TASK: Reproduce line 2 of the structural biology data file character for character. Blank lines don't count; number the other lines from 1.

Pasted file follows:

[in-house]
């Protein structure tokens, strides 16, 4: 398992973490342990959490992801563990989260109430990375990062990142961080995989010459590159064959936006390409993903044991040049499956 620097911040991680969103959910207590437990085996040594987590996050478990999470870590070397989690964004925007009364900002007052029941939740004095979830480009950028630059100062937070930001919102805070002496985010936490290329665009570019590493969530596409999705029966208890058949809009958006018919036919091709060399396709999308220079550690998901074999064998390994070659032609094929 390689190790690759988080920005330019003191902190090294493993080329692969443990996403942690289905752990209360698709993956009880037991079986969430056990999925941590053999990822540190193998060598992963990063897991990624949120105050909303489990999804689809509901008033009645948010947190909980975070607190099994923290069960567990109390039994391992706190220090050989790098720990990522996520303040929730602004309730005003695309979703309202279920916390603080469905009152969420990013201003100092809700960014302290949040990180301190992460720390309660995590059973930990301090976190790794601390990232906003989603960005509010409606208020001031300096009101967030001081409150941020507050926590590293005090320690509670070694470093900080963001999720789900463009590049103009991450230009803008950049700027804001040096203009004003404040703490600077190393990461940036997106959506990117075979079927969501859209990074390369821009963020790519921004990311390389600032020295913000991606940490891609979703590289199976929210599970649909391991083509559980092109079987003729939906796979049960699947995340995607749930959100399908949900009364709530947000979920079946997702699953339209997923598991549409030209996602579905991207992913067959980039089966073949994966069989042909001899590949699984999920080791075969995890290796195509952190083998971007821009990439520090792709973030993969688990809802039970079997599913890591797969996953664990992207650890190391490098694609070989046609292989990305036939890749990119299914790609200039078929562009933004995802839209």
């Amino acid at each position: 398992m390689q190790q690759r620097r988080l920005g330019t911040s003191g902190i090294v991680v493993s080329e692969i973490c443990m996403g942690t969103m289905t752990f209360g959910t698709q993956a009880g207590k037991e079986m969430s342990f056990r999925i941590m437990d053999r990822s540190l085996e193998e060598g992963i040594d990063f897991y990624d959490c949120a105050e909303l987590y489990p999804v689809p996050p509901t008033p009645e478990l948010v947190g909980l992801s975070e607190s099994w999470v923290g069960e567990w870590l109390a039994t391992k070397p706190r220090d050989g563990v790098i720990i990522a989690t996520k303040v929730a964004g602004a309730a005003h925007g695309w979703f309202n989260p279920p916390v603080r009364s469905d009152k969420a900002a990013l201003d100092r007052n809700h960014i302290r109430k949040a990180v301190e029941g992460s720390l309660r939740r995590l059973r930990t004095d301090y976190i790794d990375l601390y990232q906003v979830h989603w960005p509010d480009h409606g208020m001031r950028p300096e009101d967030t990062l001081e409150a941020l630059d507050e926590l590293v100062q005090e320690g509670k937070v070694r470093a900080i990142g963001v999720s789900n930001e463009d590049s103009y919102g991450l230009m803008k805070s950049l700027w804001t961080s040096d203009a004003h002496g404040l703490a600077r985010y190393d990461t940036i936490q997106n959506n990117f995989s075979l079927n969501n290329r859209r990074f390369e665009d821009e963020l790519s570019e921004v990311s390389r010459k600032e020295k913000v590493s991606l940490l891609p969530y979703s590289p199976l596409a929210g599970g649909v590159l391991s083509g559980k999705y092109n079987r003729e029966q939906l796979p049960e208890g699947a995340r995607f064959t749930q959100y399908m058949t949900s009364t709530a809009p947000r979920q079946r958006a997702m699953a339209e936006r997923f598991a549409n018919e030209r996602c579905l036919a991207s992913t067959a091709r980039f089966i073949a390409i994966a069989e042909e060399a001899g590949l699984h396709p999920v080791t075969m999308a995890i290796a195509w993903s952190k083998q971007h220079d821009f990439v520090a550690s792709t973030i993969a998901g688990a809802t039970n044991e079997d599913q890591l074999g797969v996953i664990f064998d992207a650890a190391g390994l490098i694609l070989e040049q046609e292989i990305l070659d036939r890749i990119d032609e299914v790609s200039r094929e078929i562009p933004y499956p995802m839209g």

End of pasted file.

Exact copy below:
């Protein structure tokens, strides 16, 4: 398992973490342990959490992801563990989260109430990375990062990142961080995989010459590159064959936006390409993903044991040049499956 620097911040991680969103959910207590437990085996040594987590996050478990999470870590070397989690964004925007009364900002007052029941939740004095979830480009950028630059100062937070930001919102805070002496985010936490290329665009570019590493969530596409999705029966208890058949809009958006018919036919091709060399396709999308220079550690998901074999064998390994070659032609094929 390689190790690759988080920005330019003191902190090294493993080329692969443990996403942690289905752990209360698709993956009880037991079986969430056990999925941590053999990822540190193998060598992963990063897991990624949120105050909303489990999804689809509901008033009645948010947190909980975070607190099994923290069960567990109390039994391992706190220090050989790098720990990522996520303040929730602004309730005003695309979703309202279920916390603080469905009152969420990013201003100092809700960014302290949040990180301190992460720390309660995590059973930990301090976190790794601390990232906003989603960005509010409606208020001031300096009101967030001081409150941020507050926590590293005090320690509670070694470093900080963001999720789900463009590049103009991450230009803008950049700027804001040096203009004003404040703490600077190393990461940036997106959506990117075979079927969501859209990074390369821009963020790519921004990311390389600032020295913000991606940490891609979703590289199976929210599970649909391991083509559980092109079987003729939906796979049960699947995340995607749930959100399908949900009364709530947000979920079946997702699953339209997923598991549409030209996602579905991207992913067959980039089966073949994966069989042909001899590949699984999920080791075969995890290796195509952190083998971007821009990439520090792709973030993969688990809802039970079997599913890591797969996953664990992207650890190391490098694609070989046609292989990305036939890749990119299914790609200039078929562009933004995802839209």